High Level Design

Rationale and sources of your project idea

The rationale of the Digger game is pure enjoyment! Although we had to adapt our game from the original to suit time and hardware constraints, we held true to this principle. The source of this idea was the original Digger itself, by Windmill Software.

Background Math

Beyond simple arithmetic, no mathematics was required for this project.

Logical Structure

The hardware of the game consists of 3 Sega Genesis 6 button controllers, an Atmel Mega 32 MCU, and a television. The 3 controllers interface with the MCU via ports B (Digger controller) and C (two Nobbin controllers). The MCU sends its signal to the television via Port D.

Hardware Block Diagram

Lastly, we implemented a galvanic skin response (GSR) sensor to go with the game, but finally did not to include it. More details on the hardware, including the GSR, are available in the hardware section.

The software of the game resides entirely in between frames, with the exception of the initialization code. The initialization code initializes various variables, including the game start splash screen. There are three main while loops in between frames, and only one of them runs at any time. The first loop is the Game Start loop. It constantly checks to see which mode the player has selected, sets the flag for either AI or multiplayer and draws the game map. The second loop is the In-Game loop. It runs in-game code and holds the bulk of the code. The last loop is the Game End loop. It draws the game end splash screen and keeps track of the best time so far. More details on the software are available in the software section.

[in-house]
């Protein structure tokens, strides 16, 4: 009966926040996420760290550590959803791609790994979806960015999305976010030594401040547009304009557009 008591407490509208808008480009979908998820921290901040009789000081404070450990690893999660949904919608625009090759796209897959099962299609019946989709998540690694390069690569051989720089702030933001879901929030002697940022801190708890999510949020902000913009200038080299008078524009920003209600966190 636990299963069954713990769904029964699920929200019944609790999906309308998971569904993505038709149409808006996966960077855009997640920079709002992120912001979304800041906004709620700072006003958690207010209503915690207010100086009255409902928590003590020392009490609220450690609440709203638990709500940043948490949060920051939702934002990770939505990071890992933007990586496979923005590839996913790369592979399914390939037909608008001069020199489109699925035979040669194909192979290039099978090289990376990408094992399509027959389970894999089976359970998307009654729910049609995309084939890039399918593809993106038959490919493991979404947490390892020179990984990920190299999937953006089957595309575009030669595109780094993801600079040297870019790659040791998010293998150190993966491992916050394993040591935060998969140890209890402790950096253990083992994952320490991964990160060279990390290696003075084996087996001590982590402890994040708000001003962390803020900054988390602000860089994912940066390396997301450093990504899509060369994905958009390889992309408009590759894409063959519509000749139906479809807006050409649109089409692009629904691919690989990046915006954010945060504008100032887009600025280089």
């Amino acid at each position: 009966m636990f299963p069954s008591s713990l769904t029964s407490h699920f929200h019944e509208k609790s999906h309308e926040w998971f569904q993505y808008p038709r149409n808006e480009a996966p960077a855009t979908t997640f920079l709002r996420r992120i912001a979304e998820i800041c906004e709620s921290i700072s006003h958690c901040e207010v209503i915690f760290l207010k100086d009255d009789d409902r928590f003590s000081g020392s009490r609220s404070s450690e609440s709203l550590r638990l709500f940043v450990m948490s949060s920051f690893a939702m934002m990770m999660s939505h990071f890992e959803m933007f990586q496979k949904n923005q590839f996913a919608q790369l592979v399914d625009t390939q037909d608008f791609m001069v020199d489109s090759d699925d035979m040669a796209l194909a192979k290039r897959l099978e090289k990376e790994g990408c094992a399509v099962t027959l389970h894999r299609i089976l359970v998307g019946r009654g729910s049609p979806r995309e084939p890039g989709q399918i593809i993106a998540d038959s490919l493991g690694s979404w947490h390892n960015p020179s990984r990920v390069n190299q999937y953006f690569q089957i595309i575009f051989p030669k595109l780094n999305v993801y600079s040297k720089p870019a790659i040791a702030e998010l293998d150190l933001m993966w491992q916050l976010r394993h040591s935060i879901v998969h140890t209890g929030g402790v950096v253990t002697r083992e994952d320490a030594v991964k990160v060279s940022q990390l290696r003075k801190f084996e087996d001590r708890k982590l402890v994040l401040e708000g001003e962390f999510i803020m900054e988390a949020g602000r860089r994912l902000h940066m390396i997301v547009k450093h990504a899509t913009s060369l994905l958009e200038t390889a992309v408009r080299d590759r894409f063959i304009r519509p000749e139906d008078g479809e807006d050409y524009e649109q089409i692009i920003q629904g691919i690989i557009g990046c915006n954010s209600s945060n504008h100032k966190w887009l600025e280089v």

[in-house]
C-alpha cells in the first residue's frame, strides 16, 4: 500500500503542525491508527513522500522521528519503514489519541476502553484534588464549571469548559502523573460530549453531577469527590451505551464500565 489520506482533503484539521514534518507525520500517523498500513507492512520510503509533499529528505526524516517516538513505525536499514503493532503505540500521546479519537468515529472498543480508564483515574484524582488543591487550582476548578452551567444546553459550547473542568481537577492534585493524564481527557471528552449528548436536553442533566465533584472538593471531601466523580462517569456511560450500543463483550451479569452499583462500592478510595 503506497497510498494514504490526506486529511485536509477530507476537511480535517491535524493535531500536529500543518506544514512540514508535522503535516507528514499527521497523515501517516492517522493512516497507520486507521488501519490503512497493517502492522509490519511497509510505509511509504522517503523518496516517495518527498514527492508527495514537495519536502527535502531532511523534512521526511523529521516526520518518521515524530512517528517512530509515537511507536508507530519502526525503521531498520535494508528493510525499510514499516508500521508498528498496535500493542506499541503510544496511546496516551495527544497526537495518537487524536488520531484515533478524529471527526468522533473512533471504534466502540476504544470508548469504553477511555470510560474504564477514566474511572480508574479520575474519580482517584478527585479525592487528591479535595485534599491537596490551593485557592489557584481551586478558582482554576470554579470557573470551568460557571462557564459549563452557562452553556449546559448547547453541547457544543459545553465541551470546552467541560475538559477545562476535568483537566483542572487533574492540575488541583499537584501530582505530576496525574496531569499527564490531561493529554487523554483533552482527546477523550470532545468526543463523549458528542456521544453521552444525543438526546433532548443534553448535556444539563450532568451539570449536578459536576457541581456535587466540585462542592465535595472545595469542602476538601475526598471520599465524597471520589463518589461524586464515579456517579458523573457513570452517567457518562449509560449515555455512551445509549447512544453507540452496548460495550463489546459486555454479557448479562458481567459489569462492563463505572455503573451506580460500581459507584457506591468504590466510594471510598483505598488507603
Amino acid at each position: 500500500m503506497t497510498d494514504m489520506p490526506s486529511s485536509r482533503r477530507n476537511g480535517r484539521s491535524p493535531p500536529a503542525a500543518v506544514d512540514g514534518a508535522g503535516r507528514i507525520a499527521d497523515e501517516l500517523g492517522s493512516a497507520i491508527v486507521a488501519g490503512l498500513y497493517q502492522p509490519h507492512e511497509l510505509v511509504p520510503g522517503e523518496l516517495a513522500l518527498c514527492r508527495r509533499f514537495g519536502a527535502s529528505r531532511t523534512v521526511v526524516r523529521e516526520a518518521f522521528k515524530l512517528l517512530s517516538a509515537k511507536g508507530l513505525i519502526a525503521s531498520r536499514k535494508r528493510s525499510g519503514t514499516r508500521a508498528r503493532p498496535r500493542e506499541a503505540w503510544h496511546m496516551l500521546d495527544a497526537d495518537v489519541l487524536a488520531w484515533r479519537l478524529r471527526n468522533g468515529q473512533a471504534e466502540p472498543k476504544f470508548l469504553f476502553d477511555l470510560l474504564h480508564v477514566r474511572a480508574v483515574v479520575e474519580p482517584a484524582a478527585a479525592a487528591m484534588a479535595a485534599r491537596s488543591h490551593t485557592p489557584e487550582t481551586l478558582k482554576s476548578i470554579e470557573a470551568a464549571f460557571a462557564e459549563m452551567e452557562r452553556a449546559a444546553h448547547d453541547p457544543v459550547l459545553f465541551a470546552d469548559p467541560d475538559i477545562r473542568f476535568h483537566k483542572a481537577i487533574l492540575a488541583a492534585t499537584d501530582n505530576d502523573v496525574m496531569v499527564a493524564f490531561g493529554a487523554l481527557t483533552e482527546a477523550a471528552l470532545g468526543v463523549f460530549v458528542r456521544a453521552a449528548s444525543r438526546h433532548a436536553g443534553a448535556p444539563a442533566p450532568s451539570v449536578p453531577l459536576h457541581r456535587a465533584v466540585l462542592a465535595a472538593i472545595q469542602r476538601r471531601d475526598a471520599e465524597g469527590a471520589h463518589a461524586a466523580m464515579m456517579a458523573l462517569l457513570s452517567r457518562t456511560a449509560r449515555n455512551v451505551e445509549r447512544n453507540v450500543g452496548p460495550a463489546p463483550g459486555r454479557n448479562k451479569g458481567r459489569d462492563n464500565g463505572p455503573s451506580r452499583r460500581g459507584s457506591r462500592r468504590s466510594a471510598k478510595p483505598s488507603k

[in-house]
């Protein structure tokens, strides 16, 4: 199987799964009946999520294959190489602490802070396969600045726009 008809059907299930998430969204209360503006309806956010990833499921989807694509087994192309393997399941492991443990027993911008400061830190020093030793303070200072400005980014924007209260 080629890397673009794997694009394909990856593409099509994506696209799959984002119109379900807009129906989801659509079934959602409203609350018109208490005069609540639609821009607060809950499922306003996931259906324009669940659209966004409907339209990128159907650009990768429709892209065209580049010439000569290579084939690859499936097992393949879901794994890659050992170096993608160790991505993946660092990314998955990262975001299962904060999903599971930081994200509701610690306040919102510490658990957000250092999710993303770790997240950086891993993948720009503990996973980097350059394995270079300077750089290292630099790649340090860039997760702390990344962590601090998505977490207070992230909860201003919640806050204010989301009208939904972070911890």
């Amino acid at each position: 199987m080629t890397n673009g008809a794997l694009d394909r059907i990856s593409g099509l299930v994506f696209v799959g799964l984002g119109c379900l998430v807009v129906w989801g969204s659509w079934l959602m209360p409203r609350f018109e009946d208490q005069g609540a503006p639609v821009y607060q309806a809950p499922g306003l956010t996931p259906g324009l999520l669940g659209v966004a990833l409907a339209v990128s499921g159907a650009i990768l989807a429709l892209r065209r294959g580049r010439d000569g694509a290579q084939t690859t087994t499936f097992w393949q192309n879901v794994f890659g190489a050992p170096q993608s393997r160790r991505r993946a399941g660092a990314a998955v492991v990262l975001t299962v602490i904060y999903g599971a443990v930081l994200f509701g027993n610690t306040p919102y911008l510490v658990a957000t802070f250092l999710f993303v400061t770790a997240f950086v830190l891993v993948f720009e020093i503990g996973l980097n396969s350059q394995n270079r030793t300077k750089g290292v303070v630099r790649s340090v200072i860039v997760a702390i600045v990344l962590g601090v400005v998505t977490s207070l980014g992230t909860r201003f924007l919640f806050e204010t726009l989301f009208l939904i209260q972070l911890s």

Software High-Level Organization

Hardware/Software Trade-offs

Initially, we thought that we would have to choose between implementing the GSR and the AI, due to limited flash memory. However, we were able to reduce our code size substantially (more details in the code size optimization subsection of software).


Our code generated a non-interlaced, black-and-white TV signal based on the National Television System Committee (NTSC) standard. Therefore, our game can be played on any television that complies with this standard.

To the best of our knowledge, we relied on no other standards in this project.

Patents, Copyrights and Trademarks

Windmill Software is clearly acknowledged to hold the copyright to the original game Digger. We also hereby explicitly state that this remake of the game is purely for educational purposes. Lastly, the game Digger is now “abandonware”, meaning that is no longer supported or sold by the company.

The Sega Genesis controller is patented by NES. We did not infringe any patent protections in our use of the controller.

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